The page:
I am trying to get to grips with understanding how ‘help and support’ fits in with the whole customer retention equation: customer buys phone and then what? Well, hopefully, if you’re me you’ll have a problem sooner rather than later.

We tend to think of customer retention in terms of the billing experience, informing you about new tariffs if you are due for an upgrade, letting you know about new handsets, surveys, competitions etc. But very little to do with the whole help side of things. 

Part of the problem is how we view the whole concept of ‘help’. We tend to see ‘help’ as a reactive, emotionless and fairly functional encounter operating outside of the whole customer retention toolkit. But how often can and do these encounters end negatively?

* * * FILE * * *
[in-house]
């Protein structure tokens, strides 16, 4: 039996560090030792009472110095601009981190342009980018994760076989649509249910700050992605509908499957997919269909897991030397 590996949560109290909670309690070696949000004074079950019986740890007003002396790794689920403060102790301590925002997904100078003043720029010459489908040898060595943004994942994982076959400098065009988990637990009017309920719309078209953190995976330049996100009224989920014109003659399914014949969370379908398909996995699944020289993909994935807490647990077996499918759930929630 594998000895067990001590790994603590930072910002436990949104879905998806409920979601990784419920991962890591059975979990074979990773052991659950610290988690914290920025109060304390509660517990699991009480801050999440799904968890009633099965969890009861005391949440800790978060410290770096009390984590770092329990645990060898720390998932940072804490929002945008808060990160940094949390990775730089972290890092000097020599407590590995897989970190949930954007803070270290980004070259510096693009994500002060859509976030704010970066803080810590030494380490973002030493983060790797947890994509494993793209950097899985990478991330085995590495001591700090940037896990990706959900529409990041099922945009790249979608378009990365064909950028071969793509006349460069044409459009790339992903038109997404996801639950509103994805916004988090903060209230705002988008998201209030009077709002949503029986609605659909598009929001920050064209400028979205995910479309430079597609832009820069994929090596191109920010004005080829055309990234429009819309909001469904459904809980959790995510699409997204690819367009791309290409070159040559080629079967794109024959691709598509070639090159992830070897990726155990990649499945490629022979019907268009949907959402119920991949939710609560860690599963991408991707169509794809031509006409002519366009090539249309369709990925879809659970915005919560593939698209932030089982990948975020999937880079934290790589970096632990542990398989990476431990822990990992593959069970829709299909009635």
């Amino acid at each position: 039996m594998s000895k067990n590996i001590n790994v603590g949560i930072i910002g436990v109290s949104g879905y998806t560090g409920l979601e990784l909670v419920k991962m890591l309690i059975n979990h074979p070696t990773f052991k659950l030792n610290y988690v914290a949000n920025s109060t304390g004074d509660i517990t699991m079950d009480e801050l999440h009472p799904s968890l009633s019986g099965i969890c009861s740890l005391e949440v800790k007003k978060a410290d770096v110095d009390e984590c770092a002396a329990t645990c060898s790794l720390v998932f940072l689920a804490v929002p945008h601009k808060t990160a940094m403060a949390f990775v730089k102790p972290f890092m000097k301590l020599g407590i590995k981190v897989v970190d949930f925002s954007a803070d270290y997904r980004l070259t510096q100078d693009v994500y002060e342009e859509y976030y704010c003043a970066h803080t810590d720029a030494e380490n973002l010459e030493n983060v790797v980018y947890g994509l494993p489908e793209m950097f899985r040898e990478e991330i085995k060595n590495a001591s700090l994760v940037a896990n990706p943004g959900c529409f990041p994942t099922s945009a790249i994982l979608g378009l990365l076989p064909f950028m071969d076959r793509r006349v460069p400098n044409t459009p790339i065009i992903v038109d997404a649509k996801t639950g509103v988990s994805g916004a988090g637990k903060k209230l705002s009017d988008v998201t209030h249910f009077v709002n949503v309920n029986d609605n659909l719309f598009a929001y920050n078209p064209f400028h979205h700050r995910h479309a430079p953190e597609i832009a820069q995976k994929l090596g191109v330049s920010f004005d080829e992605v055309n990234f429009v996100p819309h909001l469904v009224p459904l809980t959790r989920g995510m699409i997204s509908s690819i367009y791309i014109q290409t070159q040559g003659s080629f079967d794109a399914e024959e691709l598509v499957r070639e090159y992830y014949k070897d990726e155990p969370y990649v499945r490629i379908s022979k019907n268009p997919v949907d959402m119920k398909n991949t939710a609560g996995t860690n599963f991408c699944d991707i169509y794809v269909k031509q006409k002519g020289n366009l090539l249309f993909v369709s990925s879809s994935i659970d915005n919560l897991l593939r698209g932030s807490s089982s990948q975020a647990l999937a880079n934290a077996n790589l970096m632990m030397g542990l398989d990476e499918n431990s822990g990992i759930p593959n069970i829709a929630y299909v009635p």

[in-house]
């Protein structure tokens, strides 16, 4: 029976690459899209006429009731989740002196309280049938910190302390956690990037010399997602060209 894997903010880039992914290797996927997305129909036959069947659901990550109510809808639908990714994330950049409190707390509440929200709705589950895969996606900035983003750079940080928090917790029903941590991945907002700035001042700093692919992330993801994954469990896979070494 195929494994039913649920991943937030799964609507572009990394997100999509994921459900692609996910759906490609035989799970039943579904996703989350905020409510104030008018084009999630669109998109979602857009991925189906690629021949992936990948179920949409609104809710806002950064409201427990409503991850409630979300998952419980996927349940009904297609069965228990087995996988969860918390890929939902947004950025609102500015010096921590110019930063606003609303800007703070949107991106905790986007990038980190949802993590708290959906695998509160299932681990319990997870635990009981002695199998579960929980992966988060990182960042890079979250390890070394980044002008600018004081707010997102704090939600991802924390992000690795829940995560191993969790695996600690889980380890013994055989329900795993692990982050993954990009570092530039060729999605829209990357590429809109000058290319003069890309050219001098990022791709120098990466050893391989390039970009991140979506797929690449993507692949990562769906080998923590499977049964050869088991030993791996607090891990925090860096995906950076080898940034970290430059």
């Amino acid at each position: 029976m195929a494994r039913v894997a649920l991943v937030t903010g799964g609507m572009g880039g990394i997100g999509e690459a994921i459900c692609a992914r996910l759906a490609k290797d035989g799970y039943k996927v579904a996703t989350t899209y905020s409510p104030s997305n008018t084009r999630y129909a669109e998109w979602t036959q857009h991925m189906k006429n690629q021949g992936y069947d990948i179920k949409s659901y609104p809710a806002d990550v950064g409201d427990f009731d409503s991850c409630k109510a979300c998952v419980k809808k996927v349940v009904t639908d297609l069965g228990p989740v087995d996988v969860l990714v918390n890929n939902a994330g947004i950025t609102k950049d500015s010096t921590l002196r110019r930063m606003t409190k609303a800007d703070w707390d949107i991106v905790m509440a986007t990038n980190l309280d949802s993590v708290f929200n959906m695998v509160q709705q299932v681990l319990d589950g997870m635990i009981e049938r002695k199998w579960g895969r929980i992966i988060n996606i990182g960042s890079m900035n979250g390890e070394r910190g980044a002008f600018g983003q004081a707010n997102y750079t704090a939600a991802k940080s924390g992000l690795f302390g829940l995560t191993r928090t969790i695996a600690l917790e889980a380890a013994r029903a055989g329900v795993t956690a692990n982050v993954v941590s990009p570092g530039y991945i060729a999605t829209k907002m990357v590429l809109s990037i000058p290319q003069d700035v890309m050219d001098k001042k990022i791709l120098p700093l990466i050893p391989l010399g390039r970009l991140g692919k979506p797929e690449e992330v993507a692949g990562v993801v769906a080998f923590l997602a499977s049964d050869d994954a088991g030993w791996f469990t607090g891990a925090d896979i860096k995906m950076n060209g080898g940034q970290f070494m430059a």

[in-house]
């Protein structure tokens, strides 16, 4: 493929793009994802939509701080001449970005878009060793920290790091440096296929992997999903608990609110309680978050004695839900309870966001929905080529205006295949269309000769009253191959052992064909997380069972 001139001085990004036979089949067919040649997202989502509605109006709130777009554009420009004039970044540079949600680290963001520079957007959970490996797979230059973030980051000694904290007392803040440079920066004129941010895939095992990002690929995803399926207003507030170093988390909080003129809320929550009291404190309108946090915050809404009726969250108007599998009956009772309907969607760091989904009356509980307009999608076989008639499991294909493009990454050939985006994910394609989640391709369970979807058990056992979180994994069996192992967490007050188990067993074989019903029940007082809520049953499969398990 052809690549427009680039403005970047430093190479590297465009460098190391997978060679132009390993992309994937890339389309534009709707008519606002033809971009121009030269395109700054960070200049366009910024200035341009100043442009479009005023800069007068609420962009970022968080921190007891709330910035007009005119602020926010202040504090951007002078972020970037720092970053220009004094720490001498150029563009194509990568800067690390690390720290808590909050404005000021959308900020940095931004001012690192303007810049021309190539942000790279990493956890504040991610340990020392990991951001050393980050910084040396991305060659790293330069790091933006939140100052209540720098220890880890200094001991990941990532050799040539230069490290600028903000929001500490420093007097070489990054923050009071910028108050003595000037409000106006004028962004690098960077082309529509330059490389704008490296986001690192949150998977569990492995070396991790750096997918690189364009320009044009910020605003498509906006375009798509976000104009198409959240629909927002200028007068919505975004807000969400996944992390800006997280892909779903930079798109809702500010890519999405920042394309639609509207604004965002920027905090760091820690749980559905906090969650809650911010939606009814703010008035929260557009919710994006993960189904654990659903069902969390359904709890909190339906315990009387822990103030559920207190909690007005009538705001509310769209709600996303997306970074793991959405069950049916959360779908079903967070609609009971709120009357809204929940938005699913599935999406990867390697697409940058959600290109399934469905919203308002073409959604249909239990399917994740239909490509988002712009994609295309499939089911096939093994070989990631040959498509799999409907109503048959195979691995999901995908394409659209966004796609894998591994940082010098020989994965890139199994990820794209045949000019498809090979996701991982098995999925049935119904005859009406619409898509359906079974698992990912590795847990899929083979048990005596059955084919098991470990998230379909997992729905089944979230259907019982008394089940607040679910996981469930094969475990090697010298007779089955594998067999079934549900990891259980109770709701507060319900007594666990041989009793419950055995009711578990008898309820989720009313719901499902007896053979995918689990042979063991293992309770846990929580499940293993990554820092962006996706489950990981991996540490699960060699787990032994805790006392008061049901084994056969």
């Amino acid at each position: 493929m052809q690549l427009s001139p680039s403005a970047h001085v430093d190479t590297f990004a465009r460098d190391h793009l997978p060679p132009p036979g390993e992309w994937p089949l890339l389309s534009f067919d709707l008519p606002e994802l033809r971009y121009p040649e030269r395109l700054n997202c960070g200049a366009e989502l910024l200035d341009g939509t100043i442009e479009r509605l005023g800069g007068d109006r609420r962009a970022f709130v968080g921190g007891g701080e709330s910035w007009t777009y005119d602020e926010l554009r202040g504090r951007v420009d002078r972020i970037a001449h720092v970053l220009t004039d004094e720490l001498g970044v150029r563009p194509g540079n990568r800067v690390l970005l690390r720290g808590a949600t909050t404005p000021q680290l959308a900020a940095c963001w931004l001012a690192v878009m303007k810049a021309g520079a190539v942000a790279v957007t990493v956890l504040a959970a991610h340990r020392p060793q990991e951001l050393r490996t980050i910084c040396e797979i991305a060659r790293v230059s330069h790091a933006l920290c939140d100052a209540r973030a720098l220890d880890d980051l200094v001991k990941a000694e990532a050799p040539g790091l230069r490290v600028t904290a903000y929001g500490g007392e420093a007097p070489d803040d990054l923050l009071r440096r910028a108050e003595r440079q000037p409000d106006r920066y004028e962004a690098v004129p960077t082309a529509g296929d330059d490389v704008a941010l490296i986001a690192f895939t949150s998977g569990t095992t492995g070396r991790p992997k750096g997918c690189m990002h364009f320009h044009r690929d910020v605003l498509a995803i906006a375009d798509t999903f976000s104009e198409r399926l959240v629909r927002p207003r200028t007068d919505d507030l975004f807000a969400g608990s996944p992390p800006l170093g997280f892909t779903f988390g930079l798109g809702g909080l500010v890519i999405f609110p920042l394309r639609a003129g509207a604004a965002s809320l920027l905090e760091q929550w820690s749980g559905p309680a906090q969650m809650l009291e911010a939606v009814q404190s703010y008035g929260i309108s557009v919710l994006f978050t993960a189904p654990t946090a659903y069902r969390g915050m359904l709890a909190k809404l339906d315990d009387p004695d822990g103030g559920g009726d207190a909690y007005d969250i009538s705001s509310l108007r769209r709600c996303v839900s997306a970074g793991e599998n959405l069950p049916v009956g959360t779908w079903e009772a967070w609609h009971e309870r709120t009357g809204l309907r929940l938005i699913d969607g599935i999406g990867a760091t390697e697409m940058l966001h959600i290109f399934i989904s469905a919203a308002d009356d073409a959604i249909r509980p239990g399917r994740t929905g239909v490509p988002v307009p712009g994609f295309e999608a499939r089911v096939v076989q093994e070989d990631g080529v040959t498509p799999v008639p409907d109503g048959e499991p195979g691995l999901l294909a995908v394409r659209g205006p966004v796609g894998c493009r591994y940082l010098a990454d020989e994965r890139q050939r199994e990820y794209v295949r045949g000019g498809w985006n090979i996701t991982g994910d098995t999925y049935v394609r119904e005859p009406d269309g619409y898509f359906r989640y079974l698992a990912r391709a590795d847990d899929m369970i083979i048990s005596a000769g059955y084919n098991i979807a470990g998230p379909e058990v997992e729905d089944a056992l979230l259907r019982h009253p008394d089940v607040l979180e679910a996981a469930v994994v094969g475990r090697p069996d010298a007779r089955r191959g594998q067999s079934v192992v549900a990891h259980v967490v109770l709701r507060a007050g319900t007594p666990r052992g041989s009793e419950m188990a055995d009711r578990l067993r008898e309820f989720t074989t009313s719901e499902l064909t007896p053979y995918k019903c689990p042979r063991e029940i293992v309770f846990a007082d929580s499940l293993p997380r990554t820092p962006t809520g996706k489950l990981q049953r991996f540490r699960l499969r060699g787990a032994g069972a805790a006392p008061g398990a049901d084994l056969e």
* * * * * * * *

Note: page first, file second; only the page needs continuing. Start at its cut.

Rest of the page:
My premise is that we should be able to turn ‘help’ around. There is no reason why it can’t be a proactive, engaging and positive experience, albeit a ‘micro-interaction’ as David Armano puts it, which if done well, builds up a customer’s bank of emotional goodwill in a company. However, the whole idea of ‘help’ needs to be introduced to the customer much earlier in the piece than is usually done.

‘Help’ and by extension the idea of the ‘problem that needs resolving’ is not something that suddenly happens or becomes available only once a customer has purchased a mobile phone. What do we do to manage a customer’s expectations about the post purchase experience?

Advertisements